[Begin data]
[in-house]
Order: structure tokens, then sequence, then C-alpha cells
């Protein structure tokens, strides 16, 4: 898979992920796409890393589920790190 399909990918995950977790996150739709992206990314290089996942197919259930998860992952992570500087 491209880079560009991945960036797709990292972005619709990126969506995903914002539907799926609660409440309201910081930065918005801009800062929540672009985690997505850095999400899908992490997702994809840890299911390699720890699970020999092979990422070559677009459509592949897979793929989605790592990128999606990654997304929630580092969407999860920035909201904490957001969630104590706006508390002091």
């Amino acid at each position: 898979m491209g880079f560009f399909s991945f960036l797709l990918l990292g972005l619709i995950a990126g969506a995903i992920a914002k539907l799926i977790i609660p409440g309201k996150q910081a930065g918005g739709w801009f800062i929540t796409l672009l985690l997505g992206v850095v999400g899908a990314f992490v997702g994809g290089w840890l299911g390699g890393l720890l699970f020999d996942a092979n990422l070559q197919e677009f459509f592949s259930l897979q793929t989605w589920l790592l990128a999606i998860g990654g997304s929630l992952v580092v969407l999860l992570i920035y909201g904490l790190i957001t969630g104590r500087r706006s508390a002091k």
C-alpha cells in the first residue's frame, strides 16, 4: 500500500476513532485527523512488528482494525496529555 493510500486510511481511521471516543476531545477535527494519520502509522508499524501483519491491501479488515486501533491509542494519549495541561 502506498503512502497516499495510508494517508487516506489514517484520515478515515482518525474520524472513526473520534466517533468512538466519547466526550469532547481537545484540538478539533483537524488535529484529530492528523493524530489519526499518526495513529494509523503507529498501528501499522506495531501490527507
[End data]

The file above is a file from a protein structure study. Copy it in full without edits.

[in-house]
Order: structure tokens, then sequence, then C-alpha cells
């Protein structure tokens, strides 16, 4: 898979992920796409890393589920790190 399909990918995950977790996150739709992206990314290089996942197919259930998860992952992570500087 491209880079560009991945960036797709990292972005619709990126969506995903914002539907799926609660409440309201910081930065918005801009800062929540672009985690997505850095999400899908992490997702994809840890299911390699720890699970020999092979990422070559677009459509592949897979793929989605790592990128999606990654997304929630580092969407999860920035909201904490957001969630104590706006508390002091």
């Amino acid at each position: 898979m491209g880079f560009f399909s991945f960036l797709l990918l990292g972005l619709i995950a990126g969506a995903i992920a914002k539907l799926i977790i609660p409440g309201k996150q910081a930065g918005g739709w801009f800062i929540t796409l672009l985690l997505g992206v850095v999400g899908a990314f992490v997702g994809g290089w840890l299911g390699g890393l720890l699970f020999d996942a092979n990422l070559q197919e677009f459509f592949s259930l897979q793929t989605w589920l790592l990128a999606i998860g990654g997304s929630l992952v580092v969407l999860l992570i920035y909201g904490l790190i957001t969630g104590r500087r706006s508390a002091k």
C-alpha cells in the first residue's frame, strides 16, 4: 500500500476513532485527523512488528482494525496529555 493510500486510511481511521471516543476531545477535527494519520502509522508499524501483519491491501479488515486501533491509542494519549495541561 502506498503512502497516499495510508494517508487516506489514517484520515478515515482518525474520524472513526473520534466517533468512538466519547466526550469532547481537545484540538478539533483537524488535529484529530492528523493524530489519526499518526495513529494509523503507529498501528501499522506495531501490527507